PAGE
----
Hey @rrampage, I'm not the person who wrote the TrailDB D bindings though I have used them in our other private company repos. I can't share those repos... but if you have questions on how to use the interface I can help. I've only used dmd and don't know much about ldc. It looks like a linking issue -- this tutorial explains linking and the need for the -fPIC flag: http://www.cprogramming.com/tutorial/shared-libraries-linux-gcc.html. dmd calls gcc and perhaps supplies the -fPIC flag automatically, while perhaps ldc does not?
    vladkluev
    @vladkluev
    Hey yall, not sure if you know but the travis build is failing rn, looks like a waf issue
    https://travis-ci.org/traildb/traildb
    Ville Tuulos
    @tuulos
    thanks, @vladkluev - I will take a look. Seems like a simple config issue. I wonder why it broke
    Raunak Ramakrishnan
    @rrampage
    @lcevans an example on merging tdbs will be really helpful. Also, in your company do you query the tdbs using trck or C API?
    Lawrence Christopher Evans
    @lcevans
    @rrampage My company (AdRoll) uses tdbs in a variety of places, both trck and the C API. But the project I am most familiar with uses the C API directly via the D bindings. In this project we iterate over 30 days of tdbs (each holding one day of data) keeping track of per-cookie information in memory with D associative arrays... so in particular we don't merge tdbs (side note: This task was set up in the early days of tdb so if you want to do something like this you should try trck first). I don't have familiarity with merging tdbs, and I don't believe there is a D binding for the merging functions. But it should be possible to add a D binding for the relevant C functions -- if you end up doing so you're welcome to add them via PR to the traildb-d repo :)
    Raunak Ramakrishnan
    @rrampage
    Was ale to merge TDBs from the D binding. The API method was exposed.
    able*
    Raunak Ramakrishnan
    @rrampage
    At my company we have around 40 million events daily coming into Kafka. As of now, we have set up hourly aggregation on each Kafka consumer after which we do an aggregation of all generated tdbs. The reason we are doing the same is because the tdb_cons is not threadsafe. Is there a better way to do this i.e directly write to a single tdb from multiple kafka consumers (all on same machine)?
    Ville Tuulos
    @tuulos
    writing a separate tdb for each consumer and then merging is not a bad approach
    you can write to a single tdb too but you have to take care of locking by yourself so multiple threads don't access the same tdb_cons handle concurrently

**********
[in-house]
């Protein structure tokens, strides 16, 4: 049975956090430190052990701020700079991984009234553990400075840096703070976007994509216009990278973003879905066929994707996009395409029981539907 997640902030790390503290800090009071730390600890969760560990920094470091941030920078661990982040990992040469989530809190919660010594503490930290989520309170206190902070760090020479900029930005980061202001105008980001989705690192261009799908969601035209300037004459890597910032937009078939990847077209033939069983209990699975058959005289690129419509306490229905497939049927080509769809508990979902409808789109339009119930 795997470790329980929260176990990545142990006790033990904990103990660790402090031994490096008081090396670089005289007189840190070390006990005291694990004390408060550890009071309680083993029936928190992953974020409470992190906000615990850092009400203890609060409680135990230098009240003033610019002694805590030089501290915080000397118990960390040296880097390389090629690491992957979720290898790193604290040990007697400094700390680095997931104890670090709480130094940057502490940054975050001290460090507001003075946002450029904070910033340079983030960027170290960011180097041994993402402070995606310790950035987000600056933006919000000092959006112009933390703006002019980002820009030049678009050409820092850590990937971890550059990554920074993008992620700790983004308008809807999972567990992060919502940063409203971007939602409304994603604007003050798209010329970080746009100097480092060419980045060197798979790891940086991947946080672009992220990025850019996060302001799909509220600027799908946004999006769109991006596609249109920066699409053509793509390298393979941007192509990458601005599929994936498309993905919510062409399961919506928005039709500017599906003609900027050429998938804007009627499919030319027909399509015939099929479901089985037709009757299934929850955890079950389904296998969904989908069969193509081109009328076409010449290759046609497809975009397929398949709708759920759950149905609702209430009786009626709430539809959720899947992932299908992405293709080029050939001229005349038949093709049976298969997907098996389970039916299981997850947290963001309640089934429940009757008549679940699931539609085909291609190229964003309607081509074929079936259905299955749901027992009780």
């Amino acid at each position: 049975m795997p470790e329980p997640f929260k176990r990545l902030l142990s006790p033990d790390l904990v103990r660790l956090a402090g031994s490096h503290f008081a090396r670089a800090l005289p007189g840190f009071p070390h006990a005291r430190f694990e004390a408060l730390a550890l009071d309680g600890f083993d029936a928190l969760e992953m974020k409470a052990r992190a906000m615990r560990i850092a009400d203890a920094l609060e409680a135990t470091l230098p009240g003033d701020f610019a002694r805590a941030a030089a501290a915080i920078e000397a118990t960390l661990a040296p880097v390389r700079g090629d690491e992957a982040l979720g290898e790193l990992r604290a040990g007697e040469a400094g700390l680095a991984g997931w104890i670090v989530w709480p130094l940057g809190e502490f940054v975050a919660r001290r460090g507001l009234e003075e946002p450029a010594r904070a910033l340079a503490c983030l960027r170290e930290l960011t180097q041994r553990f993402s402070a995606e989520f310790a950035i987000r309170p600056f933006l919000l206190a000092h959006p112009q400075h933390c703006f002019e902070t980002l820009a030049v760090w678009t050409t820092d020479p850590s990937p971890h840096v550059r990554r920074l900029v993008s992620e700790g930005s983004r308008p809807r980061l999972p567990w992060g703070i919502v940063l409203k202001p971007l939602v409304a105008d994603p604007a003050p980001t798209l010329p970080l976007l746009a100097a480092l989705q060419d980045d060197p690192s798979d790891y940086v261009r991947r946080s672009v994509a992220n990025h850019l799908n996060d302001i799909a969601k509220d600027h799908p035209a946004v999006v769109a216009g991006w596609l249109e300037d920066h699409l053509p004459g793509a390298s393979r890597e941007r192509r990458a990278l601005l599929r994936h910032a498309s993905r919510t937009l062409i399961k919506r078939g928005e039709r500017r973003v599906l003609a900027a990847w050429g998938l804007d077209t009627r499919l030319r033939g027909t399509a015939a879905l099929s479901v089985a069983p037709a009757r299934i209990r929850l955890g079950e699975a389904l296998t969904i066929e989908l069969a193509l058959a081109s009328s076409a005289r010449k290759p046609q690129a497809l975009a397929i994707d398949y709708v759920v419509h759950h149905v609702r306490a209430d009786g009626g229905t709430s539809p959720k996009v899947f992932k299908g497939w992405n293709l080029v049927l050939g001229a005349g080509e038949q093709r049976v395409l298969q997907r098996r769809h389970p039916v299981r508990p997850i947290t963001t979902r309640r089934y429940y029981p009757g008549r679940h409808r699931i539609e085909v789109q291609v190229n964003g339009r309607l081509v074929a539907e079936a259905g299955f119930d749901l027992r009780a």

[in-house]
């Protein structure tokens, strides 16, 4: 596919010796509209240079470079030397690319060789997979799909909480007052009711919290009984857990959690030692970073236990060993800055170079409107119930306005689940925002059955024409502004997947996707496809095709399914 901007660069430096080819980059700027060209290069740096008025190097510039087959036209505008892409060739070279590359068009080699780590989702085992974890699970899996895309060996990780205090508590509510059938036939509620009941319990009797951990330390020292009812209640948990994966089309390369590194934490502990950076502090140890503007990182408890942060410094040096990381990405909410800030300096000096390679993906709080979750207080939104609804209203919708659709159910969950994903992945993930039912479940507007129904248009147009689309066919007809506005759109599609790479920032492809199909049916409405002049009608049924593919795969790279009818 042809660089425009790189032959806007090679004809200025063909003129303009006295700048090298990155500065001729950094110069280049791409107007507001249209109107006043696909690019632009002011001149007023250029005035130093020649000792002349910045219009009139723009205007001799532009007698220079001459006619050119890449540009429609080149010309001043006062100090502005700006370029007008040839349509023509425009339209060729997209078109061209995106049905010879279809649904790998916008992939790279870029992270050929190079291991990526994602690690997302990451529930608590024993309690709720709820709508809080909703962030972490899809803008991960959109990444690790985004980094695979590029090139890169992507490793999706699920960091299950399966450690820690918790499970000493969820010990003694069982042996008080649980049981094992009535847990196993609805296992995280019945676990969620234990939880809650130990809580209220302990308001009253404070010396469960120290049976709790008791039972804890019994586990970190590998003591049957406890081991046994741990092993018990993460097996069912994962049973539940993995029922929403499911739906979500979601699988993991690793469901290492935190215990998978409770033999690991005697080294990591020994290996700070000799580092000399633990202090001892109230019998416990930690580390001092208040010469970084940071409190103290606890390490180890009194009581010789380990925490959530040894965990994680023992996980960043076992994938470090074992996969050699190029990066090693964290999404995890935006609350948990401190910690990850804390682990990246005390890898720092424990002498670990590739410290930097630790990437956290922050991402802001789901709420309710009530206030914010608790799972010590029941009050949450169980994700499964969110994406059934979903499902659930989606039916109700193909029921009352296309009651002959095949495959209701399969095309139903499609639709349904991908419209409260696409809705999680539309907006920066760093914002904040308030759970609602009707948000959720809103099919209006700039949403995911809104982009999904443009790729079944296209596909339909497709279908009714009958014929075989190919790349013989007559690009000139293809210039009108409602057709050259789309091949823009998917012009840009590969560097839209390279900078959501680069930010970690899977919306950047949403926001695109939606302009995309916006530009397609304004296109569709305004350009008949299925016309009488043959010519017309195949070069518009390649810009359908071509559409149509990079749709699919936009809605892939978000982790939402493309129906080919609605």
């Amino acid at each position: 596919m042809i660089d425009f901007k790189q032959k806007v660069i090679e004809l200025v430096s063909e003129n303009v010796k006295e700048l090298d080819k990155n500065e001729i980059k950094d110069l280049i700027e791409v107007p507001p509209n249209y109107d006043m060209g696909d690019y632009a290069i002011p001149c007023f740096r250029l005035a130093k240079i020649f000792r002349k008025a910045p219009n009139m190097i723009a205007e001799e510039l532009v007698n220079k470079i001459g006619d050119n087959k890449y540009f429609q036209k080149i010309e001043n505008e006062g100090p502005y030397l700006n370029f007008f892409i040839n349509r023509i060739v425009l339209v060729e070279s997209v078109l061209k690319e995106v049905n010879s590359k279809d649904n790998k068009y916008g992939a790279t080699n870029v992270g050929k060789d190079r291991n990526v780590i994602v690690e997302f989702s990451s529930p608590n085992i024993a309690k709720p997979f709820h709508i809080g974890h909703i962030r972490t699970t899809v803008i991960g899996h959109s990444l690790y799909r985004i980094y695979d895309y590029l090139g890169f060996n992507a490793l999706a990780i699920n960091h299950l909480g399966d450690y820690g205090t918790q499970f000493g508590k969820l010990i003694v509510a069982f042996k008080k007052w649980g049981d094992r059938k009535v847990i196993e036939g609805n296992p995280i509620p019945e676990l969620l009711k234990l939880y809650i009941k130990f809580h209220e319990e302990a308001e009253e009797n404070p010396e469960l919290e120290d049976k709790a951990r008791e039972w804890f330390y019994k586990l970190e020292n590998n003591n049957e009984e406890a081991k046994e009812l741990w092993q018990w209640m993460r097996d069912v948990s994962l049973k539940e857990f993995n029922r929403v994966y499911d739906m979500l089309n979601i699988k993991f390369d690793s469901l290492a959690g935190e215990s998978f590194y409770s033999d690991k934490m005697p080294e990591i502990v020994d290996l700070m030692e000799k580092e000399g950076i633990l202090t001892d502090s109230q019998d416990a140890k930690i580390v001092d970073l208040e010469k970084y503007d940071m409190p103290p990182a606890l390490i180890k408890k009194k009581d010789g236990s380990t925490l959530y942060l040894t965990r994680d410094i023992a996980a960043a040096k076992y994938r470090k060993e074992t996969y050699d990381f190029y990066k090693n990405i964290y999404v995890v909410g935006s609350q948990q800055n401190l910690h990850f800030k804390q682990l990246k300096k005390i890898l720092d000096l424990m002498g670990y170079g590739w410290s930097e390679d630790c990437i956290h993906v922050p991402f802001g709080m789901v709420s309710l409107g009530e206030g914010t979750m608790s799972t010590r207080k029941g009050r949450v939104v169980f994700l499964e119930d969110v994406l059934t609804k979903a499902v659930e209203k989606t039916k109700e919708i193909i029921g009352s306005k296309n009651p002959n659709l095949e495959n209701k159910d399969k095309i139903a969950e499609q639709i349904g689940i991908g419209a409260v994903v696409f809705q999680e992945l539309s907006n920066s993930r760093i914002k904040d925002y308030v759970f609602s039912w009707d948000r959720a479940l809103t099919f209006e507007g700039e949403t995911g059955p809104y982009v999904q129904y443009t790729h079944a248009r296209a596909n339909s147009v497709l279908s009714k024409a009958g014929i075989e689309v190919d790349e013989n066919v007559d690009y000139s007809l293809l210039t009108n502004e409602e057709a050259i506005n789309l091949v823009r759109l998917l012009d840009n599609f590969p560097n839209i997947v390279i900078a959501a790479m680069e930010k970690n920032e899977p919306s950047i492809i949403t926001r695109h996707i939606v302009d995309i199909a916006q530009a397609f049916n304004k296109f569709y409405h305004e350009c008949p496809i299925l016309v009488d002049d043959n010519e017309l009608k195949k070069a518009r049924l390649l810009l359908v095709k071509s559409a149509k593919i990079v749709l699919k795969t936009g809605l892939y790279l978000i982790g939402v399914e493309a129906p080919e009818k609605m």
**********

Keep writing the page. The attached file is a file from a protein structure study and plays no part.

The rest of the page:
you could have a tdb endpoint that receives data from all kafka consumers with a small in-memory buffer of events for each consumer. After the buffer is full, you lock tdb_cons and flush the buffer to tdb.
    you should get less lock contention with this buffering approach than what you would get if you wrote events one by one to tdb_cons concurrently
    depending on your load pattern, it may or may not make a difference
    András Kovács
    @alpintrekker
    Hello, reading this article https://dev.to/rhymes/adventures-in-traildb-with-millions-of-rows-python-and-go left me with question, why index creation and usage is not available via API?
    András Kovács
    @alpintrekker
    Especially via Python API.
    Ville Tuulos
    @tuulos
    hi @alpintrekker ! The index is/was considered to be an experimental feature, why it wasn't included in the official API
    it is not too hard to use via ctypes / cffi in Python, if you want to give it a try
    Ville Tuulos
    @tuulos
    Redis Streams might be interesting to people here https://news.ycombinator.com/item?id=15388481
    Marius
    @marius-plv
    Hi all, I would kindly ask for help, as I am out of ideas of what I might be doing wrong. Here is a summary of the APIs I'm calling, inside the same process, but in different scopes:
    { // add events with timestamps 1 and 2 to a.tdb
    tdb_cons_init
    tdb_cons_open
    tdb_cons_add
    tdb_cons_finalize
    tdb_cons_close
    } // running "tdb dump -i a.tdb" at this point in time will list events with timestamp 1 and 2.
    { // add event with timestamp 3 to a.tdb
    tdb_cons_init
    tdb_cons_open
    tdb_cons_add
    tdb_cons_finalize
    tdb_cons_close
    } // running "tdb dump -i a.tdb" at this point in time will list only the event with timestamp 3, the first two above (with timestamp 1 and 2) are gone.
    Is the order of the APIs I am calling OK? If yes, do you have any ideas why after writing the event with timepstamp 3 .. the previously written event will no longer be displayed?
    Marius
    @marius-plv
    It looks like my DB gets "emptied" after the tdb_cons_finalize using timestamp 3 and I don't understand why. I could provide some code as well, if desired
    Ville Tuulos
    @tuulos
    Hi @Marius-Plv - sorry for the delayed reply
    tdb_cons_open always creates a new, empty tdb. If you want to add previous events to a new tdb, open the second tdb with a different name and use tdb_cons_append to add the events of a.tdb there